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India

Standard GS-1.4
Explain the impact of religion in classical
Indian civilization, including Hinduism and
the effects of its beliefs and practices on
daily life, changes that occurred as a result
of Buddhist teachings, and the influence of
religion on culture and politics.

Essential Question:
What were the effects of Hinduism and Buddhism
on the daily life, culture, and politics, of classical
Indian civilizations?
1. Indus River
2. Ganges River
3. Harappa
4. Mohenjo-Darro
5. Nepal
6. Pakistan
7. Indian Ocean
8. Sri Lanka
9. China
10. Himalaya
Mountains
Chapter 3 Key Terms
Term Definition
monsoon Seasonal wind pattern in southern
Sanskrit Writing system developed by the Aryans
raja Aryan prince or leader
Hinduism Religion of the majority of ; originated with the Aryans
ascetics People who practiced self-denial to achieve understanding of
ultimate reality

Buddhism Philosophy founded by Siddhartha Gautama in in the 6th century

Silk Road Trade route that linked China to the Mediterranean Sea and made
the Kushan kingdom of India very prosperous

pilgrim A person that travels to religious sites often bringing wealth to


those areas and helping to spread ideas.
I. The Land of India
The summer monsoons bring
heavy rains, which farmers
depend on to grow their crops.
If the rains come too early or
too late, or if there is too much
or too little rain, crops are
ruined and many people
starve.

Label the following on the India map


provided:
II. ANCIENT INDIAN CIVILIZATION AND
SOCIETY
A. Harappa and Mohenjo-Daro
1. Both cities were carefully planned
1. Buildings were made of mud bricks. Some
neighborhoods were surrounded by walls.
2. Public wells supplied a regular supply of
water.
3. Bathrooms featured advanced drainage
systems.
4. Wastewater was carried to sewage pits
beyond the city walls.
5. Trash was collected in street-level garbage
bins.
2. Rulers and the Economy
a) Power based on belief in divine assistance
b) Religion and political power closely linked
i. Royal palace and temple combined
c) Economy based on farming and extensive
trade.
B. Arrival of the Aryans
1. The Aryans were a group of
Indo-European nomadic
peoples who conquered the
Indians and created a new
Indian society based on
their culture and institutions.
a) Eventually settled along the
Ganges River
2. Pastoral people with a strong
warrior tradition
a) The creation of the iron plow,
along with the use of
irrigation, made it possible for
the Aryans and their subject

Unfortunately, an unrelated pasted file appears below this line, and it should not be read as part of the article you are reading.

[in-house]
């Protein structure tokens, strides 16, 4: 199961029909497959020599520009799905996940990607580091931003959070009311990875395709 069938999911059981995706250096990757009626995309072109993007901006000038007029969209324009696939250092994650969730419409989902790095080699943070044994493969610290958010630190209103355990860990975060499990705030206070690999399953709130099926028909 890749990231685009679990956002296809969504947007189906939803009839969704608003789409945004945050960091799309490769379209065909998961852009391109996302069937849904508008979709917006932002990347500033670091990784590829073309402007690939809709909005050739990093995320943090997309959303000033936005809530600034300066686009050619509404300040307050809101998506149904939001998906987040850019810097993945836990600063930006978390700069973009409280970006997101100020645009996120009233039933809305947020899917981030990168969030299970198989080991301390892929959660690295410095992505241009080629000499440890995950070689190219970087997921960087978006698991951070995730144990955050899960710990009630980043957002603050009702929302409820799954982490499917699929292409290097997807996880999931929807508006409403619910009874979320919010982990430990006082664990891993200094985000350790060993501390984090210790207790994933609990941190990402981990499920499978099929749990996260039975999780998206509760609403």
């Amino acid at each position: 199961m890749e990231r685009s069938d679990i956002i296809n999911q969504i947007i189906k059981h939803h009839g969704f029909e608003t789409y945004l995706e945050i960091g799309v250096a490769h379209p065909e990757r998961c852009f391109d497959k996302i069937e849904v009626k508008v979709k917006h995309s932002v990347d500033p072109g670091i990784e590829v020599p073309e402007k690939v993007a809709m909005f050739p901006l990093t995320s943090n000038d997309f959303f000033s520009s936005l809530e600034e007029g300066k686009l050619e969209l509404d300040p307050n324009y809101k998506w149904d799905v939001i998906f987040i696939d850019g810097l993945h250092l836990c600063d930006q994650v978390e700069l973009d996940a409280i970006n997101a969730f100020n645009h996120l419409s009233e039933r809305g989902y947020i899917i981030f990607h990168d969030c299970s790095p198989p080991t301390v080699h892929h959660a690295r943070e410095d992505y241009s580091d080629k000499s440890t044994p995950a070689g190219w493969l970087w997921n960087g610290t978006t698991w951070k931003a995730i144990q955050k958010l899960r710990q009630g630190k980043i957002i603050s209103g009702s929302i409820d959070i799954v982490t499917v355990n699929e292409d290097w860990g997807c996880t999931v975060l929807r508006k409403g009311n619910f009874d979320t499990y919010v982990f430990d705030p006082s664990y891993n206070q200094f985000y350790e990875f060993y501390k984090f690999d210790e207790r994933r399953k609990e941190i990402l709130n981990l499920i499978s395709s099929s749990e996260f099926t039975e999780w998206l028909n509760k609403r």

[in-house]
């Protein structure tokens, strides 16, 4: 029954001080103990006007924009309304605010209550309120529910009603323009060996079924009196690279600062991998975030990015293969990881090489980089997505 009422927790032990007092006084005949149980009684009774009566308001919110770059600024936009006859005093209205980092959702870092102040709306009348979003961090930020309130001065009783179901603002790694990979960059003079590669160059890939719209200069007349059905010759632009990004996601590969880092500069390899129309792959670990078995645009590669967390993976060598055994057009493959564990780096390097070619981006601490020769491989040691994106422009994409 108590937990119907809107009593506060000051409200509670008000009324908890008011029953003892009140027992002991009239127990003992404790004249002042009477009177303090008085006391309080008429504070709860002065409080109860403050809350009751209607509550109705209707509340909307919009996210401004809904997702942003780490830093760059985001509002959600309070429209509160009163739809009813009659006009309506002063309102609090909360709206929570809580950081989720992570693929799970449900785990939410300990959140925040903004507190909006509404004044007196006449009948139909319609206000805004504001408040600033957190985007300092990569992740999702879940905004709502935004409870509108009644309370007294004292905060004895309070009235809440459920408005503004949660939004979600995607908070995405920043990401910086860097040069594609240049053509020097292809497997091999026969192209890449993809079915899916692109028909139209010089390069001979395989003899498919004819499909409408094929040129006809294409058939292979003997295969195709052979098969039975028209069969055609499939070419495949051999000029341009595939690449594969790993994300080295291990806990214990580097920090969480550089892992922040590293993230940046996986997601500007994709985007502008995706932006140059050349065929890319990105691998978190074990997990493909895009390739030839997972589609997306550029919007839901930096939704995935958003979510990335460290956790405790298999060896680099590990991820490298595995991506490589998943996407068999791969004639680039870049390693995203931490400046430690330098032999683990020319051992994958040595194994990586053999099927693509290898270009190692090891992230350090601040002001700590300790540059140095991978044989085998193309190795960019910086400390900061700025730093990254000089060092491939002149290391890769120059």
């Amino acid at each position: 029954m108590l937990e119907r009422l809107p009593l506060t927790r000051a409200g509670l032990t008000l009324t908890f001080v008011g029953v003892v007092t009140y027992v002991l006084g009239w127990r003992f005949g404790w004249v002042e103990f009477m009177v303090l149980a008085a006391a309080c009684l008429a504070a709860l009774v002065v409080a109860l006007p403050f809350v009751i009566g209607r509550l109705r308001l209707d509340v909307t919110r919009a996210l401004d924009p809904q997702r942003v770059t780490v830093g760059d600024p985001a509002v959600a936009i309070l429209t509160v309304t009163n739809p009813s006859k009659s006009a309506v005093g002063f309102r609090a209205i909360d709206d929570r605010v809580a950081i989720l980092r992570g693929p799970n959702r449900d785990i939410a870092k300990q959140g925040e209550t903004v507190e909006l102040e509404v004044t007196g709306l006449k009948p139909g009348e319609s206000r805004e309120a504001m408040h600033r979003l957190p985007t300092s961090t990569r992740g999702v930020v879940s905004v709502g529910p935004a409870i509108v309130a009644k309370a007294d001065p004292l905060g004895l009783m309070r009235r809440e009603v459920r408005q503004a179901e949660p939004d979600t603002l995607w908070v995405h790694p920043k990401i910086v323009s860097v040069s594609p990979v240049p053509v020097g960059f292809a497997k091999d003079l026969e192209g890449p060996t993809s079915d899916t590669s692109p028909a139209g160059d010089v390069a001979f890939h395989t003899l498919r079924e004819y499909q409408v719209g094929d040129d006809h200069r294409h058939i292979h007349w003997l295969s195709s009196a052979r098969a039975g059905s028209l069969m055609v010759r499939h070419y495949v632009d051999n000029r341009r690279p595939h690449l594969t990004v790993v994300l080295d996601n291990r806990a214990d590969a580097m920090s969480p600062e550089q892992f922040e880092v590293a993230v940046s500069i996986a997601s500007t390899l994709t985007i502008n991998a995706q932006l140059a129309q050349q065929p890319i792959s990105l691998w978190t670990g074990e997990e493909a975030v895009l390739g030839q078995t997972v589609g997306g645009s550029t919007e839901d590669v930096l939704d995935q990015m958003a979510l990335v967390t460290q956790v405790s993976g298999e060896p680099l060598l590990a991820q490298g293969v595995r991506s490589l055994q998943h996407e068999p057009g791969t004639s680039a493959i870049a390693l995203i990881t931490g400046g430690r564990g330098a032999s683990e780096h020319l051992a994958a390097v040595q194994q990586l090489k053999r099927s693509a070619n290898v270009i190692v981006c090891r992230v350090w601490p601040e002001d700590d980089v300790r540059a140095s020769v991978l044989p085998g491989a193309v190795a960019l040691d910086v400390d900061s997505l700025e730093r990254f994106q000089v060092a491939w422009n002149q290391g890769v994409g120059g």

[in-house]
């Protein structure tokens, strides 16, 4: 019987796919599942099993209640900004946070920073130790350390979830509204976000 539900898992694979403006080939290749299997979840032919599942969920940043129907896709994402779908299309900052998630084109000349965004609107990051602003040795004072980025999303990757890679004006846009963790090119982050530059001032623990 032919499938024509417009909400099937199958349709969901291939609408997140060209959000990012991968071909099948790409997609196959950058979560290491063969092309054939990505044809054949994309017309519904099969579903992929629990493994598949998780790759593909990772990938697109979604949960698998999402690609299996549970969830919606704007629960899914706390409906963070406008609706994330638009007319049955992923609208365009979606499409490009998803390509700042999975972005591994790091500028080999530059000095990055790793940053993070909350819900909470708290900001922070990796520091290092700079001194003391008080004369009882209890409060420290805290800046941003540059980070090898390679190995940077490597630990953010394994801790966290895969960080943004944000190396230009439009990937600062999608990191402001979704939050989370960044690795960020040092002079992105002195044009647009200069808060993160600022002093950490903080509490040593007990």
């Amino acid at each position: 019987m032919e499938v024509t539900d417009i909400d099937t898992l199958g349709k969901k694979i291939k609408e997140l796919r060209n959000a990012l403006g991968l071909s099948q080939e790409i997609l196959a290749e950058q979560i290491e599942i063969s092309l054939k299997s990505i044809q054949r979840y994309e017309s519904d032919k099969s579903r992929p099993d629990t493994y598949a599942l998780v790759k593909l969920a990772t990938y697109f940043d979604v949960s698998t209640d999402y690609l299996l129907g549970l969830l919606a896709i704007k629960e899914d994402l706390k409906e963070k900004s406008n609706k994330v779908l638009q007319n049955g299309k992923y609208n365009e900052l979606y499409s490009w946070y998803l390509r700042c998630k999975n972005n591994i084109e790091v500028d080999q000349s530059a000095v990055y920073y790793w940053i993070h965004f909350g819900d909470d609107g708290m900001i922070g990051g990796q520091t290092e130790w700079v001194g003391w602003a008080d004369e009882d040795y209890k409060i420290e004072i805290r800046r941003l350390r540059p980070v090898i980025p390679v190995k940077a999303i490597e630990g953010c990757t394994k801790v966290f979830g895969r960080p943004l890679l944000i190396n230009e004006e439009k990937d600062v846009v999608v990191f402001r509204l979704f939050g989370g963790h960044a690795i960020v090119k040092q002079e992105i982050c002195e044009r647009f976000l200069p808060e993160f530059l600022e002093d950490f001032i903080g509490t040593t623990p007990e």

peoples to clear the dense
jungle growth along the
Ganges River and turn it into
a rich farming area.
b) Governed by Aryan princes
called rajas
3. Developed their first writing
system, known as Sanskrit,
around 1000 BC
C. Society in Ancient India

1. Caste system
a) a rigid set of social
classes
b) Determined one’s
occupation, economic
potential, and position
in society
c) Based, in part, on skin
color
C. Society in
Ancient India
(continued)
2. Untouchables
5% of India’s population
not treated as humans
and were separated from
the rest of society
Given menial and
degrading tasks such as
handling trash and
collecting dead bodies
D. Family in Ancient India
1. Extended family; patriarchal
a) Villages were run by a
headman and council of elders
2. Men
a) Could inherit property
b) Educated and served as priests
c) Could take a second wife if first
was infertile
3. Women
a) Marriages arranged by parents
a) Women were an economic burden
on their parents
b) Suttee required a wife to throw
herself onto her dead
husband’s flaming funeral pyre.
III. Hinduism and Buddhism
Religions of India Song
To the tune of “Mary had a Little Lamb”
India has 2 religions Unlike Hinduism, Buddhism
Hinduism and Buddhism rejects the caste system
Both believe in karma, dharma, They offer hope to all who
ahimsa, and reincarnation want to achieve nirvana

Hinduism is the oldest one


India has 2 religions
with thousands of gods but
no founder Hinduism and Buddhism
3 of the most important are Both believe in karma,
Brahma, Vishnu, and Shiva dharma,
ahimsa, and reincarnation
Hinduism and/or Buddhism
Reincarnation is the belief that the individual soul is
reborn in a different form after death.
Karma is the force generated by a person’s actions
that determines how the person will be reborn in
the next life.
Dharma is the divine law in Hinduism that requires
all people to do their duty.
Yoga is a method of training designed to lead to
union with Brahman.
Hinduism: Origins
No single founder
– Developed from the
overlapping beliefs
of Indus and Aryans
as well as others
– Hinduism is one of
the most complex
religions
Hinduism: Major Beliefs
Everything in the universe is
part of the unchanging, all
powerful spiritual force called
Brahman.
Hindus worship many gods
that are part of the Brahman
– Brahma: the creator
– Vishnu: the preserver
– Shiva: the destroyer
Every person